|Publication number||US6181372 B1|
|Application number||US 08/872,133|
|Publication date||Jan 30, 2001|
|Filing date||Jun 10, 1997|
|Priority date||Jun 10, 1996|
|Also published as||DE69705996D1, DE69705996T2, EP0812548A1, EP0812548B1|
|Publication number||08872133, 872133, US 6181372 B1, US 6181372B1, US-B1-6181372, US6181372 B1, US6181372B1|
|Inventors||Armando Neri, Stefano Chini, Giuseppe Di Stefano|
|Original Assignee||G.D S.P.A.|
|Export Citation||BiBTeX, EndNote, RefMan|
|Patent Citations (22), Referenced by (15), Classifications (8), Legal Events (5)|
|External Links: USPTO, USPTO Assignment, Espacenet|
The present invention relates to a method of verifying the external integrity of cigarettes.
In particular, the invention is pertinent to a method of the aforementioned type such as can be employed, preferably, in cigarette manufacturing machines.
It is standard practice in the art field of cigarette manufacture to verify the external integrity of the finished cigarettes by causing the single cigarettes to advance in succession, with their respective axes disposed transversely to the direction of movement, along a predetermined monitoring path extending past an optical quality control device located following a manufacturing unit in the feed direction.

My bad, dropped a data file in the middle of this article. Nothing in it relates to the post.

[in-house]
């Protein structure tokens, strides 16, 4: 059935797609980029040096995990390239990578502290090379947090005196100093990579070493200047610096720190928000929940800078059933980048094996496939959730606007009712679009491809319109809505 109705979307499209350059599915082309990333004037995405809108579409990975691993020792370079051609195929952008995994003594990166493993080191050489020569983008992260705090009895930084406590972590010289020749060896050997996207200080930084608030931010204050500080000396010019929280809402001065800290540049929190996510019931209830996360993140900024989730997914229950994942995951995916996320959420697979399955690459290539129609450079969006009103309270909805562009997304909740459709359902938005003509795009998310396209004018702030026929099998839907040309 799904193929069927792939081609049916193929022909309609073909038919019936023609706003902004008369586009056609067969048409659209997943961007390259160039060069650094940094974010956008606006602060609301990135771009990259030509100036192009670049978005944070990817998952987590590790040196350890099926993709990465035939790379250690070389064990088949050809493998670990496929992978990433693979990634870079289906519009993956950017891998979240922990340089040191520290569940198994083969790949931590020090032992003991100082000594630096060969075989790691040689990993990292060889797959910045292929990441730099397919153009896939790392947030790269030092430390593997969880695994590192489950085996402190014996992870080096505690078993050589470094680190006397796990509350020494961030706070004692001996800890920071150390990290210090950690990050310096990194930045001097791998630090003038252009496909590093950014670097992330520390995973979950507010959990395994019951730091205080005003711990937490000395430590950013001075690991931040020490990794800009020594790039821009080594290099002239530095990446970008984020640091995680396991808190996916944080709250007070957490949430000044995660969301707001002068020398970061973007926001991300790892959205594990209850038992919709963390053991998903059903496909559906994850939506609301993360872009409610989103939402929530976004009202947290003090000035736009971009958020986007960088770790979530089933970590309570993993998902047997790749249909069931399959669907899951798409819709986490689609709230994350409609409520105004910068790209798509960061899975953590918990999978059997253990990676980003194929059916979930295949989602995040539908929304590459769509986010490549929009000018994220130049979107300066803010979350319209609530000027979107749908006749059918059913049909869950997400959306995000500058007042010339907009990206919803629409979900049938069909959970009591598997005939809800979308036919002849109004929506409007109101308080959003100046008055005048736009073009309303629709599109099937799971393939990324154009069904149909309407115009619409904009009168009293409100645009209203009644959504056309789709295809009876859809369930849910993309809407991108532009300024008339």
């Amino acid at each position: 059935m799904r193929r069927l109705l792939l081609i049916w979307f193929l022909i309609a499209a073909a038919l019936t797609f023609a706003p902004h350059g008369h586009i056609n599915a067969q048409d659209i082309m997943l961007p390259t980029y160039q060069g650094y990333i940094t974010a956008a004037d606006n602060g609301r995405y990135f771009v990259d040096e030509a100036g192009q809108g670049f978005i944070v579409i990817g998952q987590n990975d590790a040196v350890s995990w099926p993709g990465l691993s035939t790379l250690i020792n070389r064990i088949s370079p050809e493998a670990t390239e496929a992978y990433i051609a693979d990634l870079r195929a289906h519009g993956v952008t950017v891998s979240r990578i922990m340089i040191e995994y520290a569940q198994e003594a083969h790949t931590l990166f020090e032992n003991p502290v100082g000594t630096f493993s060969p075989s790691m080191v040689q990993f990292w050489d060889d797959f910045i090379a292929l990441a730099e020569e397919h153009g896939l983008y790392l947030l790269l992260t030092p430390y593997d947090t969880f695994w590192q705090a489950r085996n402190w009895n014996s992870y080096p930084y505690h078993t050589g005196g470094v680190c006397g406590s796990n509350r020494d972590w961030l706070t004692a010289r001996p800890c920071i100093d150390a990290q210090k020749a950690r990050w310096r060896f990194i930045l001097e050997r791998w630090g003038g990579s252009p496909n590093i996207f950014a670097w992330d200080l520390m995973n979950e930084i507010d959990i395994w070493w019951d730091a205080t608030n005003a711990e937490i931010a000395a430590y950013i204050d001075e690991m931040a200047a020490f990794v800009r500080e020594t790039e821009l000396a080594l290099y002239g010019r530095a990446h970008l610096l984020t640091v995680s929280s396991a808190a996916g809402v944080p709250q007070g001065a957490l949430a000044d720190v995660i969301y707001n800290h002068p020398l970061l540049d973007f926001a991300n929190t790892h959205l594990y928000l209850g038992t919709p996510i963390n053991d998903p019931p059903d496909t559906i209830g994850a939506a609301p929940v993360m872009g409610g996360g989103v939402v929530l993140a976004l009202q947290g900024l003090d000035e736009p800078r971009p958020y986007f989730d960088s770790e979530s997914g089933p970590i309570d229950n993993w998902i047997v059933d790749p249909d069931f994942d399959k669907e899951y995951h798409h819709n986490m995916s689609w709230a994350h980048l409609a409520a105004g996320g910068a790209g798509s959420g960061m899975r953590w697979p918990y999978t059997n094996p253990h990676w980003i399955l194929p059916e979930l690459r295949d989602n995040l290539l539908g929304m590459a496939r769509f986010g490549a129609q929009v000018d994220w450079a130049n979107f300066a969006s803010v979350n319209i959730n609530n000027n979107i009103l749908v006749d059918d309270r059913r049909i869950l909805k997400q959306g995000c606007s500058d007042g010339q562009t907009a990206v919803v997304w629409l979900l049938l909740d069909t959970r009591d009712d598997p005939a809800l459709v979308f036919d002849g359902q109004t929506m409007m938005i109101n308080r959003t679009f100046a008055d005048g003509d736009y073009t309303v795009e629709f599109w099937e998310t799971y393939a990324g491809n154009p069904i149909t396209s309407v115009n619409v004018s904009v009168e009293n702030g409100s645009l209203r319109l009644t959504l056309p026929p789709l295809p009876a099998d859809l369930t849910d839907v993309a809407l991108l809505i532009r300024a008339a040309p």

The quality control device in question is designed to sample a limited number of generators delineating the outer surface of each cigarette produced, by reading images of these same sample generators and comparing each registered image with a model or reference image, to the end of indicating any superficial defects of manufacture that might be present (e.g. badly formed and/or obstructed ventilation holes, edges not gummed, incorrect positioning and/or strength of print, etc.) and thus establishing whether or not the cigarette is of acceptable quality.
The quality control device consists generally in a solid state camera with a CCD array, familiar to those skilled in the art as a Line Scan Camera, which as the name implies is designed to read an object by scanning a single line. In operation, the scan line falls on a sample generator of the outer surface presented by the cigarette passing in front of the camera at a given moment.
It is the usual practice to scan a plurality of sample generators per single cigarette, utilizing a plurality of cameras ranged along the monitoring path: accordingly, the cigarette is made to rotate around its own longitudinal axis while progressing from one camera to the next, so that a different generator will be presented to each camera in turn.